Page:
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Children and Focus: How to Help and What to Watch For

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If you have a child who has difficulty concentrating, consider incorporating a meditation practice into his daily routine. Meditation is the most effective way to increase focus and concentration.

There are many studies that indicate that when you enter an alfa state through meditation, the brain rests or relaxes. As a result, your child’s anxiety and stress level will go down, thus increasing focus and concentration. Also, teaching your child to meditate has the added advantage of helping him learn to self-manage his stress and anxiety, therefore, supporting his ability and capacity to both focus and concentrate.

Meditation is a wonderful tool that can help your child focus more in all areas of his life, not only academic, but also sports, emotional health, friendship and family relationships. And finally, consistent meditation has been shown to throw more blood to the prefrontal cortex for better executive function, while reducing levels of the stress hormone cortisol, which when overproduced can alter brain architecture and impulse control.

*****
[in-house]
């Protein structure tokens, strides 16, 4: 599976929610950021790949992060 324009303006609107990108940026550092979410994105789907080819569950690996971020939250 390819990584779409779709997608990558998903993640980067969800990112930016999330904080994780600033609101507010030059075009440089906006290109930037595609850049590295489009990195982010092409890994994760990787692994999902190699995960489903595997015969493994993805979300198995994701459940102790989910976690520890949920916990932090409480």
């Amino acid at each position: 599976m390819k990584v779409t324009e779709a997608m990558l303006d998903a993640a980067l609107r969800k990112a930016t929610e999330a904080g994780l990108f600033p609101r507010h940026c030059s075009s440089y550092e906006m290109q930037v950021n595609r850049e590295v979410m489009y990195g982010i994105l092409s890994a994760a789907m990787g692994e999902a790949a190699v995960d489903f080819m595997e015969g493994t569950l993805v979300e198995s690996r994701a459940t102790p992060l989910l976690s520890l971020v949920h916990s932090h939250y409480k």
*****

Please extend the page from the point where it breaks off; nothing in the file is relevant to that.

When It’s More Than Just Lack of Focus

While most toddlers and young children are afforded some allowance in their lack of being able to focus for long periods of time, for some children, it goes deeper than a simple inability to concentrate. If you suspect that your child has ADD or ADHD, you should first have him see a medical professional for a neurological work up as well as a medical assessment. Each child is an individual but some general things to look for in your child include:

  1. Talking a lot
  2. Daydreaming
  3. Having problems focusing
  4. Staying on track
  5. Remembering instructions
  6. Keeping track of his possessions
  7. Completing homework
  8. Sometimes careless
  9. Sometimes impulsive
  10. On the other hand, if your child does not have these symptoms then they may simply be dealing with stress, anxiety, or emotional issues related to friends, school, or family.

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We value and respect our HERWriters' experiences, but everyone is different. Many of our writers are speaking from personal experience, and what's worked for them may not work for you. Their articles are not a substitute for medical advice, although we hope you can gain knowledge from their insight.


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